No, and no on the lace and spandex. They’re just a spiritual symbol, like a yarmulke or certain tattoos are for others. A reminder of some promises we’ve made to ourselves and our God.

Infidels? Nope, wrong missionaries. ::g:: Although the bike part and the white shirt is spot on. But we’re not looking for infidels whose erroneous ways we can lay bare. What we’re doing is trying to share something that has been of immense value to us with other people who might benefit from it. I realize you don’t consider it to be of value at all—but only because you and I have been talking here. The fact is, our missionaries meet people all the time (by knocking on doors, even) who have been looking for exactly what they have come to share. There are people out there who want what we are offering but don’t know where to find it until a couple of guys in white JC Penney shirts knock on their door. So we keep it up.

Sorry. We weren’t looking for you personally, really.

I suppose your difficulty understanding me and people like me is similar to mine in understanding people who think the Holocaust was a hoax, Area 59 is for real, and the government (or aliens) has implanted a mind-control device in their cranial cavity. So I kind of think I know how you feel. My reason’s simple, though. I think there’s more to everything than our finite minds can comprehend, so the idea of God doesn’t seem ludicrous to me (esp. not the God I understand). I find life easier to deal with because of my beliefs and my faith. I like what I have become as I have tried to live them. I can’t imagine being happier, more centered, more at peace, or more content without my religion, so I have no interest in leaving it.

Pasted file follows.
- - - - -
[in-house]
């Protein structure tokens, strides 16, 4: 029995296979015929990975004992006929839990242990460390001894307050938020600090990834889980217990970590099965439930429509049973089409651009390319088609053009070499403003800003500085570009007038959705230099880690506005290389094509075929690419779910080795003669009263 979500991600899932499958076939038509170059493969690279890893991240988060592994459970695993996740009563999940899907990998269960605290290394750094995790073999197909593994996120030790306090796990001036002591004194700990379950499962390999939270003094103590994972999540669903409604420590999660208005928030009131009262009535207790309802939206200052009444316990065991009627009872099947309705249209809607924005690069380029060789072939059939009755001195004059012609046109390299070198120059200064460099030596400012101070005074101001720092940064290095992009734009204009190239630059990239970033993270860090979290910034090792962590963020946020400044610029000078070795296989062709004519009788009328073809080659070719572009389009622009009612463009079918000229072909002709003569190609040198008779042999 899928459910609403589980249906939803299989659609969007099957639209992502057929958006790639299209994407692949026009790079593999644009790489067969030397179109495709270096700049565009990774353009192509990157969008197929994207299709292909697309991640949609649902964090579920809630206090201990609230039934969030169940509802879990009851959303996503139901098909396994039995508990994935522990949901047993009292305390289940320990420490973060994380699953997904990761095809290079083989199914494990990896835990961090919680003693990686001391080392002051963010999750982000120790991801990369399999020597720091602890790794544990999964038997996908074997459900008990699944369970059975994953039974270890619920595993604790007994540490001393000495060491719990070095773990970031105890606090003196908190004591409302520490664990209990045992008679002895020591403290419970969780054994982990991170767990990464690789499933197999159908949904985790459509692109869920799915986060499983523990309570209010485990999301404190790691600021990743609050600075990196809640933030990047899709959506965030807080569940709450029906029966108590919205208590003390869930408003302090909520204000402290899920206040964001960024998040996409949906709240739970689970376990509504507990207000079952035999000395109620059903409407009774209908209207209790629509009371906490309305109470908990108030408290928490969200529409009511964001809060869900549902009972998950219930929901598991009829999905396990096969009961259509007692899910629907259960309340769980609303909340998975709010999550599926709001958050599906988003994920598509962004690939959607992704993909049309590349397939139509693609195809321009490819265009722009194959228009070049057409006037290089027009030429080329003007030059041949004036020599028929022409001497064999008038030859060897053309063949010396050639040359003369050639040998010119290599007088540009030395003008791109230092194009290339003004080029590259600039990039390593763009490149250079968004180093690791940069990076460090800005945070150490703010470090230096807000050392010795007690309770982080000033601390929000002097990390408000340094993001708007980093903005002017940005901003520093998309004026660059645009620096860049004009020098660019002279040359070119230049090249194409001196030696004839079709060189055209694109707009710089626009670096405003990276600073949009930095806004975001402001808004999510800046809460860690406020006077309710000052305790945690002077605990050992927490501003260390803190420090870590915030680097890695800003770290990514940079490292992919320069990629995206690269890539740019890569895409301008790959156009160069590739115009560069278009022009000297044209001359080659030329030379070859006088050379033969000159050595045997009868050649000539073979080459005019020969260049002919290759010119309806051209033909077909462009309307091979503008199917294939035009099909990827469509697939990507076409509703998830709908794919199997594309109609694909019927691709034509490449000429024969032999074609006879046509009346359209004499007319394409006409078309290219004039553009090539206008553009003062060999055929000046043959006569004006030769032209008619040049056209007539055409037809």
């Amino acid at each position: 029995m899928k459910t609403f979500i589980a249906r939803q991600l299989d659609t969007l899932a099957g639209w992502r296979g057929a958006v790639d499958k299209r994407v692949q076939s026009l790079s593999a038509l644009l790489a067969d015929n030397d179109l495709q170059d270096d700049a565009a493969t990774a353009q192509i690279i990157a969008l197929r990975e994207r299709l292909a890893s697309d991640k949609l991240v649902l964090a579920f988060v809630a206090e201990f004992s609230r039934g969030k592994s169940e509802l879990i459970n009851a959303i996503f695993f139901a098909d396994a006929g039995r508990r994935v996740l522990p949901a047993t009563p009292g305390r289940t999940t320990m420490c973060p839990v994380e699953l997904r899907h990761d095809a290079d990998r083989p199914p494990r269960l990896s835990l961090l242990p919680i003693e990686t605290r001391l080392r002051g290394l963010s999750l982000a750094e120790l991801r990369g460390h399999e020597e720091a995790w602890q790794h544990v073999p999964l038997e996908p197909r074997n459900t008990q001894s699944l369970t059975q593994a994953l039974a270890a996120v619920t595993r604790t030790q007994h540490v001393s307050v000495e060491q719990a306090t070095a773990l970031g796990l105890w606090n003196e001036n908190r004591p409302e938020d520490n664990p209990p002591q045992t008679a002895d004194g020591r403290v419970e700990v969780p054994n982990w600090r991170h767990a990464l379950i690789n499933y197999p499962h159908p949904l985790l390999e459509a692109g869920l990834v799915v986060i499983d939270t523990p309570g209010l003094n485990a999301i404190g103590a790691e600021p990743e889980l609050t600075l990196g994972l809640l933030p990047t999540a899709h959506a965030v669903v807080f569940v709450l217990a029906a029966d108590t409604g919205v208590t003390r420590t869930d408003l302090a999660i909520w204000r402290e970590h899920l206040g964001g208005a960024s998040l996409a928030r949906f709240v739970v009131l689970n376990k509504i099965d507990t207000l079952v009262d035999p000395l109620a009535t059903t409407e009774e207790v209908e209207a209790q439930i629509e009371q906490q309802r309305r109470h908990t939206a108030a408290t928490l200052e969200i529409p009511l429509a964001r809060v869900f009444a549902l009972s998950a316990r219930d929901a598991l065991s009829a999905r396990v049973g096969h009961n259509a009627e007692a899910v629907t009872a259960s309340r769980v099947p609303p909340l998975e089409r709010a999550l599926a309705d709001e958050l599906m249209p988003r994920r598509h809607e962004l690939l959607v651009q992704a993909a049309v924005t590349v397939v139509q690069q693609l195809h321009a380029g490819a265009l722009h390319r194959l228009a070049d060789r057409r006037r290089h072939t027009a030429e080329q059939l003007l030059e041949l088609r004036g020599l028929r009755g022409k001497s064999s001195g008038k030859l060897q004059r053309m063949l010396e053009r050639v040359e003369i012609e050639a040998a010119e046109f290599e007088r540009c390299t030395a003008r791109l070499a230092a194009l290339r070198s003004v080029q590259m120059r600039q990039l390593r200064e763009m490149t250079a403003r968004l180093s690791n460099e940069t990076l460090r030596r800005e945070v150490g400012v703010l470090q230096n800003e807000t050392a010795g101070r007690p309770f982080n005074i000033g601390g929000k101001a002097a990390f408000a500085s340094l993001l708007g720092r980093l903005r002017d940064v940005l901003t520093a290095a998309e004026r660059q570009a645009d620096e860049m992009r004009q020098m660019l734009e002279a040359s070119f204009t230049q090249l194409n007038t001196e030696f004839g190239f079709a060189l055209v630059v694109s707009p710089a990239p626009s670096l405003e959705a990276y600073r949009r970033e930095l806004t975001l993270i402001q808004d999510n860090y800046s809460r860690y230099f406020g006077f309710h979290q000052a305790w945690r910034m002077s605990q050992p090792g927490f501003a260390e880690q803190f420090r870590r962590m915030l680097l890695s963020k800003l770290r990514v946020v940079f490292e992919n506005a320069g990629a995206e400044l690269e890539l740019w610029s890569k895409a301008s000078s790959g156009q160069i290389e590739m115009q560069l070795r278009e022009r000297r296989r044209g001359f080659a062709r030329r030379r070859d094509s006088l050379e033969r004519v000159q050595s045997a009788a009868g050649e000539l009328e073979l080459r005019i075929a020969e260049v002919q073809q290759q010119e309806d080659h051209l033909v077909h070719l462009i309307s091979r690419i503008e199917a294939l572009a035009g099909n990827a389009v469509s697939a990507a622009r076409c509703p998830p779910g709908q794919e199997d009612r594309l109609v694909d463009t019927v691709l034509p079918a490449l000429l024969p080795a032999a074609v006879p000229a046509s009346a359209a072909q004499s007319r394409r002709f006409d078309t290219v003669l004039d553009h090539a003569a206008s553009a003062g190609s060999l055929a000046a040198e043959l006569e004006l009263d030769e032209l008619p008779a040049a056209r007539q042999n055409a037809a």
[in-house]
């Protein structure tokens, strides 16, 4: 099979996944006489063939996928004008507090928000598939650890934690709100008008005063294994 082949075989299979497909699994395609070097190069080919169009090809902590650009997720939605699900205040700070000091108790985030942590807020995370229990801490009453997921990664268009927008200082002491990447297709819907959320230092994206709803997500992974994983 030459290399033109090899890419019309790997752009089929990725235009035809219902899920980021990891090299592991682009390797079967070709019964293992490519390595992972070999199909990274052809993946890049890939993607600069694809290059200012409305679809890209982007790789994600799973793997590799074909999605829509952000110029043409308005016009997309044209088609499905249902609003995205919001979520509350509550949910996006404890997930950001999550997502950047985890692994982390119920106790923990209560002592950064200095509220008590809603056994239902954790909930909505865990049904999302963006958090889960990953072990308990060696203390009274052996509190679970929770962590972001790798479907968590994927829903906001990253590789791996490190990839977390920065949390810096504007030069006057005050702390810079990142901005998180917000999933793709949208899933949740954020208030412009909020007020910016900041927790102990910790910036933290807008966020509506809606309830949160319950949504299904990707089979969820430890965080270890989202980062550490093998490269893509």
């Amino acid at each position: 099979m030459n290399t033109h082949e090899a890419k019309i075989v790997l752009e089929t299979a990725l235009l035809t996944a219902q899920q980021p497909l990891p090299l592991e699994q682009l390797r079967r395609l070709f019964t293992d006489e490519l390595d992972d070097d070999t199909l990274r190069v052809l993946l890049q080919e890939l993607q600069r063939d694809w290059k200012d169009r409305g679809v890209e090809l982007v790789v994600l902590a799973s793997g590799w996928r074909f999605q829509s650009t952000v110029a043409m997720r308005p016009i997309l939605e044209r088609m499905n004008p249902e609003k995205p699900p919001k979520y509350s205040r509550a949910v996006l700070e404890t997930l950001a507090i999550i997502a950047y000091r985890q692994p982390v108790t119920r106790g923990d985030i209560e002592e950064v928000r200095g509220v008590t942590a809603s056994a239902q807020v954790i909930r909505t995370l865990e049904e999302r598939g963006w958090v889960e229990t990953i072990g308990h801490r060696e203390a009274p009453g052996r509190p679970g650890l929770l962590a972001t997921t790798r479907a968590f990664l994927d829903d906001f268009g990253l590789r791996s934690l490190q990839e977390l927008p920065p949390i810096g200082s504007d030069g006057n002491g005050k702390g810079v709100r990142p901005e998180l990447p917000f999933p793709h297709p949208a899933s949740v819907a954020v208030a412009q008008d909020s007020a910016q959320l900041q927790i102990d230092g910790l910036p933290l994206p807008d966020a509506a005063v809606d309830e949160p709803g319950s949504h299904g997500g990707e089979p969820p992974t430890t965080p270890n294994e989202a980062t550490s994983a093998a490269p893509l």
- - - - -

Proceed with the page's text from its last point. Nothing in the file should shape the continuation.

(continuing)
If I came to the end of my life and learned that none of it were true, I can’t think of a thing I would feel I missed out on, and I can think of a lot of things that I would feel had been better or easier because I believed it was true.

A lot of what I see in life that I want no part of, my beliefs have to some extent protected me from. And most of what I have in my life that I really value is connected to my beliefs. My husband is the kind of husband he is largely because of what he believes about marriage and family, for example. Now, please don’t take that to mean that I think nobody can be a good husband unless they believe as I do, because I don’t. But this particular man, my husband, bases his choices about how he will behave toward me and his children on his religious beliefs and his upbringing (also influenced by the same religious beliefs). And he makes good choices. So I value his testimony.

Holy crap! A rational religionist.

Oddly enough, you’ve made perfect sense to me.